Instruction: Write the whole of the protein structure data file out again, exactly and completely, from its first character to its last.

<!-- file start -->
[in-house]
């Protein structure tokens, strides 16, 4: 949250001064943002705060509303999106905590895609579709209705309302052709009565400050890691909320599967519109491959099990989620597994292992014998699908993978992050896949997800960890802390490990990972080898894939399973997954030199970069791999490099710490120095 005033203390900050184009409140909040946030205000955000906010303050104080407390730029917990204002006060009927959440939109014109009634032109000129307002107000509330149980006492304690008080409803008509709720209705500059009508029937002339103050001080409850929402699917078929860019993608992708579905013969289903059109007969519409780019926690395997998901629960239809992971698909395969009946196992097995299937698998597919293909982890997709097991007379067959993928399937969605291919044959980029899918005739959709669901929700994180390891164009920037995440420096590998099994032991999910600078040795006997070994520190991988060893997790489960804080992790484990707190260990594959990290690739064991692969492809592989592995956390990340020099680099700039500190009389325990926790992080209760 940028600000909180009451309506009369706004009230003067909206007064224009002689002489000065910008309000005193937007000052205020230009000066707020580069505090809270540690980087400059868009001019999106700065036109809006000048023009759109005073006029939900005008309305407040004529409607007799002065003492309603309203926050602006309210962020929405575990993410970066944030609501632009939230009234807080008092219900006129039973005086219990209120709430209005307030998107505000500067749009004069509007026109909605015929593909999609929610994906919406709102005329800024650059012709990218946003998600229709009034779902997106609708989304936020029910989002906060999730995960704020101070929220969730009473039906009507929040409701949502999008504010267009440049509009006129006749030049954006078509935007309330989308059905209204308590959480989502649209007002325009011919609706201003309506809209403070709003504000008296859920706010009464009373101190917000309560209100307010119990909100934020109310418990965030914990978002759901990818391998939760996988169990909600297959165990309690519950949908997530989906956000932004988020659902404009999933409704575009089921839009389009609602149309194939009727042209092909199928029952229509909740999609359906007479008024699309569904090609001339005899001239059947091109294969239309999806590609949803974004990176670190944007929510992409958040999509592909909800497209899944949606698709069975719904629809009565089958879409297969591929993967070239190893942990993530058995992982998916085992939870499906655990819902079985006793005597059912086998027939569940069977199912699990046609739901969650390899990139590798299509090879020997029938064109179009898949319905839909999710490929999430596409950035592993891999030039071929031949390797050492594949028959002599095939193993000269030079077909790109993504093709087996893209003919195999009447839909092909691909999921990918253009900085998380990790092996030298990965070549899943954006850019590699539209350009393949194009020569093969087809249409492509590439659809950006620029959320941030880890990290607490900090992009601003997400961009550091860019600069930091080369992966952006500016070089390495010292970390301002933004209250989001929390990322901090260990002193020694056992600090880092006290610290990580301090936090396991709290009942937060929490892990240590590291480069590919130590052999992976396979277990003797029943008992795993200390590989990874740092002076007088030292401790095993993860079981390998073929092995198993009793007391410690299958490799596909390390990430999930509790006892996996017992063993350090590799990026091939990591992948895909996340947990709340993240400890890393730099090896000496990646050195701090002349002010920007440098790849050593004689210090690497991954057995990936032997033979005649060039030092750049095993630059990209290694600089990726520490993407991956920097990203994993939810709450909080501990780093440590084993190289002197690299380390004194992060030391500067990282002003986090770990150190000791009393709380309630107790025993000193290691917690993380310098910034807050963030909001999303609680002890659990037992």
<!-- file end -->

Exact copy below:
[in-house]
């Protein structure tokens, strides 16, 4: 949250001064943002705060509303999106905590895609579709209705309302052709009565400050890691909320599967519109491959099990989620597994292992014998699908993978992050896949997800960890802390490990990972080898894939399973997954030199970069791999490099710490120095 005033203390900050184009409140909040946030205000955000906010303050104080407390730029917990204002006060009927959440939109014109009634032109000129307002107000509330149980006492304690008080409803008509709720209705500059009508029937002339103050001080409850929402699917078929860019993608992708579905013969289903059109007969519409780019926690395997998901629960239809992971698909395969009946196992097995299937698998597919293909982890997709097991007379067959993928399937969605291919044959980029899918005739959709669901929700994180390891164009920037995440420096590998099994032991999910600078040795006997070994520190991988060893997790489960804080992790484990707190260990594959990290690739064991692969492809592989592995956390990340020099680099700039500190009389325990926790992080209760 940028600000909180009451309506009369706004009230003067909206007064224009002689002489000065910008309000005193937007000052205020230009000066707020580069505090809270540690980087400059868009001019999106700065036109809006000048023009759109005073006029939900005008309305407040004529409607007799002065003492309603309203926050602006309210962020929405575990993410970066944030609501632009939230009234807080008092219900006129039973005086219990209120709430209005307030998107505000500067749009004069509007026109909605015929593909999609929610994906919406709102005329800024650059012709990218946003998600229709009034779902997106609708989304936020029910989002906060999730995960704020101070929220969730009473039906009507929040409701949502999008504010267009440049509009006129006749030049954006078509935007309330989308059905209204308590959480989502649209007002325009011919609706201003309506809209403070709003504000008296859920706010009464009373101190917000309560209100307010119990909100934020109310418990965030914990978002759901990818391998939760996988169990909600297959165990309690519950949908997530989906956000932004988020659902404009999933409704575009089921839009389009609602149309194939009727042209092909199928029952229509909740999609359906007479008024699309569904090609001339005899001239059947091109294969239309999806590609949803974004990176670190944007929510992409958040999509592909909800497209899944949606698709069975719904629809009565089958879409297969591929993967070239190893942990993530058995992982998916085992939870499906655990819902079985006793005597059912086998027939569940069977199912699990046609739901969650390899990139590798299509090879020997029938064109179009898949319905839909999710490929999430596409950035592993891999030039071929031949390797050492594949028959002599095939193993000269030079077909790109993504093709087996893209003919195999009447839909092909691909999921990918253009900085998380990790092996030298990965070549899943954006850019590699539209350009393949194009020569093969087809249409492509590439659809950006620029959320941030880890990290607490900090992009601003997400961009550091860019600069930091080369992966952006500016070089390495010292970390301002933004209250989001929390990322901090260990002193020694056992600090880092006290610290990580301090936090396991709290009942937060929490892990240590590291480069590919130590052999992976396979277990003797029943008992795993200390590989990874740092002076007088030292401790095993993860079981390998073929092995198993009793007391410690299958490799596909390390990430999930509790006892996996017992063993350090590799990026091939990591992948895909996340947990709340993240400890890393730099090896000496990646050195701090002349002010920007440098790849050593004689210090690497991954057995990936032997033979005649060039030092750049095993630059990209290694600089990726520490993407991956920097990203994993939810709450909080501990780093440590084993190289002197690299380390004194992060030391500067990282002003986090770990150190000791009393709380309630107790025993000193290691917690993380310098910034807050963030909001999303609680002890659990037992």